Derrick from Fairmont, MN

Regarding the overtime discussion, the coin-flip winner would always choose the placement. If they were to choose offense/defense first, the opponent would spot the ball on the corresponding 1-yard line. Most teams choosing yardage first would revert to a "safe" play of the opposing 20-to-30-yard line every time to avoid getting too "cute." In sudden death you have to choose offense first and the only thing accomplished is the kickoff is eliminated. Right?

Under the new proposal, the coin-flip winner would decide whether to choose the yard line or offense/defense to start, but then whoever is picking the yard line obviously goes first. What I've read is most analysts suspect the swing spot would be around the 13- or 14-yard line. Put the ball on the 15, most teams would choose offense, but on the 12, more might choose defense. The crux of the potential improvement is the new procedure would be more strategic, and therefore with outcomes based less on luck (the coin toss).

Patrick from Murfreesboro, TN

What yard line would you choose to not put AR on the field for a chance to win? Or if you're the opponent, what yard line would you choose to invite Aaron Rodgers to try and beat you? It's fool's gold to suggest that the Ravens' proposal reduces the impact of the coin toss.

How? The coin-toss decision becomes much more tactical, rather than automatic. But to your point about Rodgers, who the QBs are in any given game would almost certainly impact strategy as well. LaFleur might push the standard envelope a bit and want to give Rodgers the ball at the 12, but if the opponent hedges and chooses the 10, it knows it's risking sending its QB out there in a tough spot. The permutations are fascinating.

Take a look at photos of Green Bay Packers LB Za'Darius Smith from his Pro Bowl season.

Matt from San Luis Obispo, CA

I have a crazy overtime proposal. Play a 10-minute OT period, no sudden death.

One alternative to the new OT proposal is to start it as outlined, but play a 7½-minute period to its conclusion. That's also worth considering.

Steven from Silver Spring, MD

Stopping OT altogether and allowing ties would certainly be a change in the dynamic. It would also keep the games shorter and on schedule, which I am sure TV stations would like. I wonder how strategy would change for a team in that scenario if at all? Would there be an incentive or disincentive to play to win in regulation time?

I think it would depend on where a team is in its season, and/or perhaps the opponent that day.

Philip from Miramar, FL

Why is the general manager not reworking some contracts of some players and have this done before free agency begins to see how the salary cap is improved?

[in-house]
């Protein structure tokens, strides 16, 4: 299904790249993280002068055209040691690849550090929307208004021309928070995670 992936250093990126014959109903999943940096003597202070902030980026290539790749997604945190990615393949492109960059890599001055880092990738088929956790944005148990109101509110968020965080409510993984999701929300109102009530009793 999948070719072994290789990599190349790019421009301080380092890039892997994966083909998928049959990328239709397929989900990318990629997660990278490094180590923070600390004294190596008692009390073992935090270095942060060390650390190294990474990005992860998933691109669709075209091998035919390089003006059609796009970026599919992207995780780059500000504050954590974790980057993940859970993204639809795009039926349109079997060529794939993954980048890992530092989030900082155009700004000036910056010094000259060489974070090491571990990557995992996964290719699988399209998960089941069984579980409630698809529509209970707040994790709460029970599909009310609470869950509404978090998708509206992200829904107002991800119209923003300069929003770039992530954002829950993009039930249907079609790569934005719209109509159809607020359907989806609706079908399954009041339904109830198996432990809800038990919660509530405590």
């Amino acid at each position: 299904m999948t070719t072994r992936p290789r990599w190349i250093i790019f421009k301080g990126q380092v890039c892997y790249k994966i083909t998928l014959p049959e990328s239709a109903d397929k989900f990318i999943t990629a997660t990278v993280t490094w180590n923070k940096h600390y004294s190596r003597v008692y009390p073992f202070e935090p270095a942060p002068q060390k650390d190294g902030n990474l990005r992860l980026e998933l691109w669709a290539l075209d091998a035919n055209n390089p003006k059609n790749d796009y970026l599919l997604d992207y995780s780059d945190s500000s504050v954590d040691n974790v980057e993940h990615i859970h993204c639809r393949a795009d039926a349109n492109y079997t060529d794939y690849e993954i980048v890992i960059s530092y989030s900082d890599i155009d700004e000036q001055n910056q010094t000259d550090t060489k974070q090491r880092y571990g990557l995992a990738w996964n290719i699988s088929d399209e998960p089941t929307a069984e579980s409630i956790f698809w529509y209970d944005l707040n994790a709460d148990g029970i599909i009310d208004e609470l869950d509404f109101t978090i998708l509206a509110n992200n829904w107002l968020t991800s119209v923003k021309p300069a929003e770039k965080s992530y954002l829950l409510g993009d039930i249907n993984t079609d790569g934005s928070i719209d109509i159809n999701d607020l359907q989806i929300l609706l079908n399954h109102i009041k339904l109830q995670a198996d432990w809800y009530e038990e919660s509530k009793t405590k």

Because they're waiting to see exactly what the final number will be for the cap before making all their decisions, which don't have to be official until March 17 anyway. I'm sure they've made some, but I would suspect they have different scenarios lined up if the cap is $180M or, perhaps, bumps up to $185M.

Matt from Highland, IN

Good morning. If we do get a sky judge in the booth for personal fouls, will they have a high-pressure cannon to shoot the flag all the way down to the field? Or will they just scorch the grass at the yard marker where the penalty occurred with a laser?

Either idea would be outstanding.

Gardner from Circle Pines, MN

Jake from West Allis had a great take on CBs. With the NFL truly being QB-driven, it makes sense that all NFL defenses are becoming pass-defense driven. Edge rushers, LBs who can cover, and CBs are coveted and in short supply. I believe the importance of the CB position is now second on any team next to QB. You just can't get enough of them it seems. Do you agree or are edge rushers still the premium on pass defense?

They go hand-in-hand to me, and always will, so they're both at a premium. I will say greater depth is needed at cornerback, though, because you're playing most snaps with three on the field, and plenty with four, so due to the potential for injuries, you need six on the 53-man roster most of the time. You can get by with fewer edge rushers than that.

Tony from Chanhassen, MN

Why let an unusual season disrupt teams' salary caps and the terms of this year's free-agent contracts? Why not keep the salary cap where it would have been sans COVID and pay ALL players 90% or so of their contracted salaries?

A lot of folks are asking this, and it sounds good in theory, but it'll never be that simple. Cap numbers are based on salaries and bonus prorations, not just salaries, and signing bonuses on long-term deals already have been paid. You're not getting players to just give back some percentage of that based on the cap adjustment. Not a chance.

Lyle from St. Louis, MO

Someone somewhere at some time has said NFL fans can't understand the game without knowledge of the salary cap. In the spirit of fan enlightenment, let's replace the captains' patch on the jersey with the player's cap hit value that season. Announcers would be prompted by the patches to sprinkle in "nice route for an $903,000 rookie contract." Imagine the trash talk possibilities for the players. "Hey old timer, is that the veterans' minimum or are you on social security?" Thoughts?

This offseason is already too long.

Doug from Neenah, WI

Good morning Wes and Mike. It feels like we're going to need and extra layer of Insider-stability over the next two weeks. Is your A-game ready for it? Serenity now?

Have a good weekend, everybody.